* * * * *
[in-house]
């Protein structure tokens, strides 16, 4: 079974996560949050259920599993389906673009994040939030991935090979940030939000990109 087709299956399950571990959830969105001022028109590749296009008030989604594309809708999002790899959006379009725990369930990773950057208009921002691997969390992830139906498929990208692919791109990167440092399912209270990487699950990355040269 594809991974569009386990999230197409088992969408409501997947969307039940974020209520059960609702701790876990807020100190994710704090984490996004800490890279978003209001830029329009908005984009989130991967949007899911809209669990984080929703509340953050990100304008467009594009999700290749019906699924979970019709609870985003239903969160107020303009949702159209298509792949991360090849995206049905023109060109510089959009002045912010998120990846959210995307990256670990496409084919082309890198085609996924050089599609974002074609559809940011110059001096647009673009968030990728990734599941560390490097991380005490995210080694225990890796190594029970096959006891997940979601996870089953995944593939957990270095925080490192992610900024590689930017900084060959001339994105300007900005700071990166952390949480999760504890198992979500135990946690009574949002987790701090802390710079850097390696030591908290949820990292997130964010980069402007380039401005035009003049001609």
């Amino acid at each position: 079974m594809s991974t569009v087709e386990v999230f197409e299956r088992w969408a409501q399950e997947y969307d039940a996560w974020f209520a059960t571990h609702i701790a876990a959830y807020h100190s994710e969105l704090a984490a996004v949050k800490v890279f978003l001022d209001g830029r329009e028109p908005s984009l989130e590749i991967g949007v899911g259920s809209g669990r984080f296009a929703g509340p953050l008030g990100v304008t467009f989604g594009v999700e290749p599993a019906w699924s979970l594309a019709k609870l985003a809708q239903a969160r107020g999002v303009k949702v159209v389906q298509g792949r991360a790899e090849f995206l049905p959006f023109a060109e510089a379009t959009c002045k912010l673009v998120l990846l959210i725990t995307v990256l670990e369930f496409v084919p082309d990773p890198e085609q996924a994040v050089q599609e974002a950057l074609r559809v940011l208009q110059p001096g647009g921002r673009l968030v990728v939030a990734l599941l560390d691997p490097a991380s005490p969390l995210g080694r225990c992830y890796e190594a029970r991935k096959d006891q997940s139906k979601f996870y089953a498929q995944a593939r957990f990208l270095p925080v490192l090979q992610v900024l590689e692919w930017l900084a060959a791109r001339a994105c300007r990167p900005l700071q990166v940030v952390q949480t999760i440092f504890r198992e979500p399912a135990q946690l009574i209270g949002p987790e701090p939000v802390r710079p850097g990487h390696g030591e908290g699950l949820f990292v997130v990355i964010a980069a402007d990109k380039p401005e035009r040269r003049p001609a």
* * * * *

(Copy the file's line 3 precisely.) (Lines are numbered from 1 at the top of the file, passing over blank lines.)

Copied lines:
């Amino acid at each position: 079974m594809s991974t569009v087709e386990v999230f197409e299956r088992w969408a409501q399950e997947y969307d039940a996560w974020f209520a059960t571990h609702i701790a876990a959830y807020h100190s994710e969105l704090a984490a996004v949050k800490v890279f978003l001022d209001g830029r329009e028109p908005s984009l989130e590749i991967g949007v899911g259920s809209g669990r984080f296009a929703g509340p953050l008030g990100v304008t467009f989604g594009v999700e290749p599993a019906w699924s979970l594309a019709k609870l985003a809708q239903a969160r107020g999002v303009k949702v159209v389906q298509g792949r991360a790899e090849f995206l049905p959006f023109a060109e510089a379009t959009c002045k912010l673009v998120l990846l959210i725990t995307v990256l670990e369930f496409v084919p082309d990773p890198e085609q996924a994040v050089q599609e974002a950057l074609r559809v940011l208009q110059p001096g647009g921002r673009l968030v990728v939030a990734l599941l560390d691997p490097a991380s005490p969390l995210g080694r225990c992830y890796e190594a029970r991935k096959d006891q997940s139906k979601f996870y089953a498929q995944a593939r957990f990208l270095p925080v490192l090979q992610v900024l590689e692919w930017l900084a060959a791109r001339a994105c300007r990167p900005l700071q990166v940030v952390q949480t999760i440092f504890r198992e979500p399912a135990q946690l009574i209270g949002p987790e701090p939000v802390r710079p850097g990487h390696g030591e908290g699950l949820f990292v997130v990355i964010a980069a402007d990109k380039p401005e035009r040269r003049p001609a």